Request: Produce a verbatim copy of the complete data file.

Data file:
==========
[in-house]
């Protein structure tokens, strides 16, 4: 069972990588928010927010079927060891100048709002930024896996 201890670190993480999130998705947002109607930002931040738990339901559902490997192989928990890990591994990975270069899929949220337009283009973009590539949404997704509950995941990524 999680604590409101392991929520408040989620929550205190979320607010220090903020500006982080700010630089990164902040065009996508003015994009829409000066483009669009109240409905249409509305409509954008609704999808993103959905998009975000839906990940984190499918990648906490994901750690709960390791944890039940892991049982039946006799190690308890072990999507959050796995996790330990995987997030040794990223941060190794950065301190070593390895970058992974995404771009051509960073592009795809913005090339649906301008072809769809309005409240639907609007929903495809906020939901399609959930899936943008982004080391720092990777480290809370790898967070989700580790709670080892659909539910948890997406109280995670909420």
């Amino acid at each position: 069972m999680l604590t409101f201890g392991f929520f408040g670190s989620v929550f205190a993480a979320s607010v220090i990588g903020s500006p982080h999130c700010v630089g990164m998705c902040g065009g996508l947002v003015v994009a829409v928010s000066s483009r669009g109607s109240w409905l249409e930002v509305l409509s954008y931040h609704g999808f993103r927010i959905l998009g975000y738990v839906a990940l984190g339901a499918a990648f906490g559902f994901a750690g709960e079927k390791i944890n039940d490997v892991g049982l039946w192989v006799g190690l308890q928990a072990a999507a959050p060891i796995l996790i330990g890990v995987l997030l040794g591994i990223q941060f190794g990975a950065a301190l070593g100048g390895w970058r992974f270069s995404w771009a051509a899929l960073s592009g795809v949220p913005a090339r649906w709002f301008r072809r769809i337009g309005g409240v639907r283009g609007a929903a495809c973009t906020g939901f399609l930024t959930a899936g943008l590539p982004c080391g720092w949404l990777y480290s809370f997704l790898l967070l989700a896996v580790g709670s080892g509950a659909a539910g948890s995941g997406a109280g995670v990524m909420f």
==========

[in-house]
């Protein structure tokens, strides 16, 4: 069972990588928010927010079927060891100048709002930024896996 201890670190993480999130998705947002109607930002931040738990339901559902490997192989928990890990591994990975270069899929949220337009283009973009590539949404997704509950995941990524 999680604590409101392991929520408040989620929550205190979320607010220090903020500006982080700010630089990164902040065009996508003015994009829409000066483009669009109240409905249409509305409509954008609704999808993103959905998009975000839906990940984190499918990648906490994901750690709960390791944890039940892991049982039946006799190690308890072990999507959050796995996790330990995987997030040794990223941060190794950065301190070593390895970058992974995404771009051509960073592009795809913005090339649906301008072809769809309005409240639907609007929903495809906020939901399609959930899936943008982004080391720092990777480290809370790898967070989700580790709670080892659909539910948890997406109280995670909420």
């Amino acid at each position: 069972m999680l604590t409101f201890g392991f929520f408040g670190s989620v929550f205190a993480a979320s607010v220090i990588g903020s500006p982080h999130c700010v630089g990164m998705c902040g065009g996508l947002v003015v994009a829409v928010s000066s483009r669009g109607s109240w409905l249409e930002v509305l409509s954008y931040h609704g999808f993103r927010i959905l998009g975000y738990v839906a990940l984190g339901a499918a990648f906490g559902f994901a750690g709960e079927k390791i944890n039940d490997v892991g049982l039946w192989v006799g190690l308890q928990a072990a999507a959050p060891i796995l996790i330990g890990v995987l997030l040794g591994i990223q941060f190794g990975a950065a301190l070593g100048g390895w970058r992974f270069s995404w771009a051509a899929l960073s592009g795809v949220p913005a090339r649906w709002f301008r072809r769809i337009g309005g409240v639907r283009g609007a929903a495809c973009t906020g939901f399609l930024t959930a899936g943008l590539p982004c080391g720092w949404l990777y480290s809370f997704l790898l967070l989700a896996v580790g709670s080892g509950a659909a539910g948890s995941g997406a109280g995670v990524m909420f």